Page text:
Douglas Adams left us with five Hitchhiker’s Guide novels, but a few years ago Artemis Fowl author Eoin Colfer wrote And Another Thing… a direct sequel to Mostly Harmless. While it’s virtually impossible to capture Adams’ unique voice, Colfer did a decent job of it, and his attempt was a fun read.
Countless authors have tried their hand at James Bond novels since the death of Ian Fleming, including some quite high-profile people like Sebastian Faulks. Much like the film series, some have failed and some have managed to capture the spirit of the original Bond.
Tagged: authors, Books, fantasy, list, Sci-Fi, writing
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Posted September 13, 2013 by Mark
Here are the five most popular blog posts this week on Momentum
Posted by Mark
It’s usually big news when a talented director and a major studio announce that they’ve purchased the rights to a novel. But more often than not these projects wind up either not happening, or in development hell for years. Here are ten such adaptations:
The Passage by Justin Cronin
Ridley Scott bought the rights to the post-apocalyptic vampire/quest story for a reported $1.75 million in 2007, before the novel was even out. But there hasn’t been much development since then. Perhaps Ridley is waiting for the trilogy to conclude next year so he can do three films at once?
Wool by Hugh Howey
Ridley Scott also bought the rights to Hugh Howey’s post-apocalyptic story about people trapped in an underground silo. There hasn’t been much movement since then, although Hugh Howey recently stated that he’d been told the film was still ‘a priority’.
The Stand by Stephen King
Originally George A. Romero was set to direct two films based on King’s epic novel about a good vs. evil showdown that takes place in an America decimated by a deadly virus. Those plans fell through and eventually there was a lacklustre TV mini-series. However, in 2011 it was announced that Warner Bros. was planning a new multi-film adaptation. But since then both David Yates (director of the last few Harry Potter films) and Ben Affleck (Batman) have signed up for and quit the project.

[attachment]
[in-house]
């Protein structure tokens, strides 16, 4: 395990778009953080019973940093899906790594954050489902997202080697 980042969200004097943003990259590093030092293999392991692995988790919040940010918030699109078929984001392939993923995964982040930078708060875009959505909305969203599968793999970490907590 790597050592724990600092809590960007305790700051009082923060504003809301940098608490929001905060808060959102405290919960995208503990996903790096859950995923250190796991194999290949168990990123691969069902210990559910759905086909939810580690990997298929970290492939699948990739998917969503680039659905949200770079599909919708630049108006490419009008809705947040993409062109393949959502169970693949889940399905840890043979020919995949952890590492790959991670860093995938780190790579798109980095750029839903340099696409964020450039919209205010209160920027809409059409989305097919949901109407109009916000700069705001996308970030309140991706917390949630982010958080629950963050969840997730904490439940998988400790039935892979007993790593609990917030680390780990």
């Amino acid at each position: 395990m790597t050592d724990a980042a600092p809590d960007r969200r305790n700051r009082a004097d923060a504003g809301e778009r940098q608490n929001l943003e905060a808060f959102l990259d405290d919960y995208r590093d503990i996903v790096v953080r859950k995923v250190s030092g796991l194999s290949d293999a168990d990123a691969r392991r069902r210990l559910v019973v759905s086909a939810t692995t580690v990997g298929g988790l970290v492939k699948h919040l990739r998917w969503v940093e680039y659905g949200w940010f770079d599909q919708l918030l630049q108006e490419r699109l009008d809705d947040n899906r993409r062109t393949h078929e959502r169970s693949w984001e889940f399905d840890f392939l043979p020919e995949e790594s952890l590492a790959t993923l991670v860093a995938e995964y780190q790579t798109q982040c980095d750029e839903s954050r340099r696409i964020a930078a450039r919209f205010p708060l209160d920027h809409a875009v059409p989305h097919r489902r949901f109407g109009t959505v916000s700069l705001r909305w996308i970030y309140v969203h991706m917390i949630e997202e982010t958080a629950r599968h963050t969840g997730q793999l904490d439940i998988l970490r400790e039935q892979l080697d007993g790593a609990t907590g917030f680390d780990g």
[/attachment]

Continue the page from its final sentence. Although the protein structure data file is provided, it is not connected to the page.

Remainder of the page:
The Forever War by Joe Haldeman
Argh! Ridley Scott again! Why, Ridley, why? Get fanboys all excited by purchasing the rights to their favourite books and then do nothing with them. A few years ago it was announced that Ridley Scott was preparing to direct an adaptation of this novel, about an interstellar war that takes place over several centuries. But then Scott decided to get the sci-fi bug out of his system by directing Prometheus. And we all know how that turned out (great, for about 27 minutes).
Neuromancer by William Gibson
We came so close! So! Close! After two decades of attempts to get this film off the ground, a version from the director of Cube, starring Mark Wahlberg and Liam Neeson was set to be produced. Concept art and a poster were released in 2012, but since then…nothing.
At the Mountains of Madness by H.P. Lovecraft
Guillermo del Toro had long been working on an adaptation of H.P. Lovecraft’s novel about the discovery of an abandoned civilisation in Antarctica. In 2011 James Cameron signed on to produce, and Tom Cruise signed on to star, but a dispute with the studio over the film’s rating (del Toro wanted an ‘R’ and the studio wanted ‘PG’) meant that it stalled. The ray of hope here is that this really is a passion project for del Toro and he may wind up getting it made one day.
Blood Meridian by Cormac McCarthy
See? It’s not all sci-fi. McCarthy’s “unfilmable” western has come close a few times, most recently with James Franco expressing interest in directing. Actually, maybe we dodged a bullet with that one. Unsurprisingly, Ridley Scott was also attached to direct at one point. Seriously, what is it with that guy?
Shantaram by Gregory David Roberts
There was a bidding war between Russell Crowe and Johnny Depp for the rights to Gregory David Robert’s semi-autobiographical novel about an Australian prison escapee who winds up in an Indian slum, with Depp ultimately winning. But the writers’ strike of 2008 stalled the project indefinitely.
Ubik by Philip K. Dick
There have been plans to make an adaptation of Philip K. Dick’s bizarre, reality-inverting novel for decades. Most recently, Michel Gondry was working on a version, which could have been amazing.
And of course…
The Dark Tower by Stephen King
I’ve written an entire post about why this adaptation will never happen, but it’s been kicked around Hollywood for years in various forms, with various people attached. The most recent development was that Ron Howard had approached Netflix with a proposal to make a series.
Tagged: adaptations, Books, films, movies, ridley scott, science fiction, stephen king, the dark tower